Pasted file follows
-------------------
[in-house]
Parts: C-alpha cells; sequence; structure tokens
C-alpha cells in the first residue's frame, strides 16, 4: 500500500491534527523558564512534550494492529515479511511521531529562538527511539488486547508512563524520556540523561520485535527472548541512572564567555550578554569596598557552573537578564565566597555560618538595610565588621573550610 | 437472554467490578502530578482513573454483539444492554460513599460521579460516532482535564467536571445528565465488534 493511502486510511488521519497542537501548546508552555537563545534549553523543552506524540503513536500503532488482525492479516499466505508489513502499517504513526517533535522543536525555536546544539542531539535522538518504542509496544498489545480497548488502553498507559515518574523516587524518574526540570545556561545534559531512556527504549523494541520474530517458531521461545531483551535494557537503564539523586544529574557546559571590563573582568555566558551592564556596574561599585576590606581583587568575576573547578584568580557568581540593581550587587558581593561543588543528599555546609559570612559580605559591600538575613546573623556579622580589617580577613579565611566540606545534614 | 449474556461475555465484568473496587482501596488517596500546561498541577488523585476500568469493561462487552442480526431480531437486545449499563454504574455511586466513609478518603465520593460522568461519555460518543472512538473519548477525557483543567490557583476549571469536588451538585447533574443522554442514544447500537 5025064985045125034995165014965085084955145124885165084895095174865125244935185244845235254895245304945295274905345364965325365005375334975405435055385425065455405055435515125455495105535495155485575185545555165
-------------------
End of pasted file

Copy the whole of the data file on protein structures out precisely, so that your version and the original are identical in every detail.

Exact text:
[in-house]
Parts: C-alpha cells; sequence; structure tokens
C-alpha cells in the first residue's frame, strides 16, 4: 500500500491534527523558564512534550494492529515479511511521531529562538527511539488486547508512563524520556540523561520485535527472548541512572564567555550578554569596598557552573537578564565566597555560618538595610565588621573550610 | 437472554467490578502530578482513573454483539444492554460513599460521579460516532482535564467536571445528565465488534 493511502486510511488521519497542537501548546508552555537563545534549553523543552506524540503513536500503532488482525492479516499466505508489513502499517504513526517533535522543536525555536546544539542531539535522538518504542509496544498489545480497548488502553498507559515518574523516587524518574526540570545556561545534559531512556527504549523494541520474530517458531521461545531483551535494557537503564539523586544529574557546559571590563573582568555566558551592564556596574561599585576590606581583587568575576573547578584568580557568581540593581550587587558581593561543588543528599555546609559570612559580605559591600538575613546573623556579622580589617580577613579565611566540606545534614 | 449474556461475555465484568473496587482501596488517596500546561498541577488523585476500568469493561462487552442480526431480531437486545449499563454504574455511586466513609478518603465520593460522568461519555460518543472512538473519548477525557483543567490557583476549571469536588451538585447533574443522554442514544447500537 5025064985045125034995165014965085084955145124885165084895095174865125244935185244845235254895245304945295274905345364965325365005375334975405435055385425065455405055435515125455495105535495155485575185545555165